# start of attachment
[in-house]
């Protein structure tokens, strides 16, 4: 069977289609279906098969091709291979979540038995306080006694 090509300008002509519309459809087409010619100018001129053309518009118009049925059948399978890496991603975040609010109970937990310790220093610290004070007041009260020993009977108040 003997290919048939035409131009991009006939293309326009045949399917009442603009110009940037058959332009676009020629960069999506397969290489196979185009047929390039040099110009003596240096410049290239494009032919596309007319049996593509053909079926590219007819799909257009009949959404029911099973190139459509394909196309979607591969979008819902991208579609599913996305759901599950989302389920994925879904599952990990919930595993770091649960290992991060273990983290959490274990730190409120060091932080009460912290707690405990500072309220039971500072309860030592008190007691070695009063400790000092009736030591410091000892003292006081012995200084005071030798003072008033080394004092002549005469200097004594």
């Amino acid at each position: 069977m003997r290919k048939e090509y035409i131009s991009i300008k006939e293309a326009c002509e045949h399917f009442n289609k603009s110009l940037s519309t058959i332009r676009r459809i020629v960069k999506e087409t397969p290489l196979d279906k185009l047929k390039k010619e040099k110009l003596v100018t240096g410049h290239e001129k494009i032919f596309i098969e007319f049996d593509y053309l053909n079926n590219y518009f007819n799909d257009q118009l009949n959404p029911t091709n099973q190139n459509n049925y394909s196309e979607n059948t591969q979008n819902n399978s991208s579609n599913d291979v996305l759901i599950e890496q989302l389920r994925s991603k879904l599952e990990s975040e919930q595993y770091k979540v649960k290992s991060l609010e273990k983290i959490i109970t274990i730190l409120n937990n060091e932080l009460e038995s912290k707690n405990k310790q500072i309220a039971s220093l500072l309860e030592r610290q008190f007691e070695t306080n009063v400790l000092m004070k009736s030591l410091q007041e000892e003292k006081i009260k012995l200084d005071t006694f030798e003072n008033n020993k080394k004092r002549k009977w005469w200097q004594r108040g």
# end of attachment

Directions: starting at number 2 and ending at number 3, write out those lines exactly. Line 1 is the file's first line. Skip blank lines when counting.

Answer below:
């Protein structure tokens, strides 16, 4: 069977289609279906098969091709291979979540038995306080006694 090509300008002509519309459809087409010619100018001129053309518009118009049925059948399978890496991603975040609010109970937990310790220093610290004070007041009260020993009977108040 003997290919048939035409131009991009006939293309326009045949399917009442603009110009940037058959332009676009020629960069999506397969290489196979185009047929390039040099110009003596240096410049290239494009032919596309007319049996593509053909079926590219007819799909257009009949959404029911099973190139459509394909196309979607591969979008819902991208579609599913996305759901599950989302389920994925879904599952990990919930595993770091649960290992991060273990983290959490274990730190409120060091932080009460912290707690405990500072309220039971500072309860030592008190007691070695009063400790000092009736030591410091000892003292006081012995200084005071030798003072008033080394004092002549005469200097004594």
């Amino acid at each position: 069977m003997r290919k048939e090509y035409i131009s991009i300008k006939e293309a326009c002509e045949h399917f009442n289609k603009s110009l940037s519309t058959i332009r676009r459809i020629v960069k999506e087409t397969p290489l196979d279906k185009l047929k390039k010619e040099k110009l003596v100018t240096g410049h290239e001129k494009i032919f596309i098969e007319f049996d593509y053309l053909n079926n590219y518009f007819n799909d257009q118009l009949n959404p029911t091709n099973q190139n459509n049925y394909s196309e979607n059948t591969q979008n819902n399978s991208s579609n599913d291979v996305l759901i599950e890496q989302l389920r994925s991603k879904l599952e990990s975040e919930q595993y770091k979540v649960k290992s991060l609010e273990k983290i959490i109970t274990i730190l409120n937990n060091e932080l009460e038995s912290k707690n405990k310790q500072i309220a039971s220093l500072l309860e030592r610290q008190f007691e070695t306080n009063v400790l000092m004070k009736s030591l410091q007041e000892e003292k006081i009260k012995l200084d005071t006694f030798e003072n008033n020993k080394k004092r002549k009977w005469w200097q004594r108040g």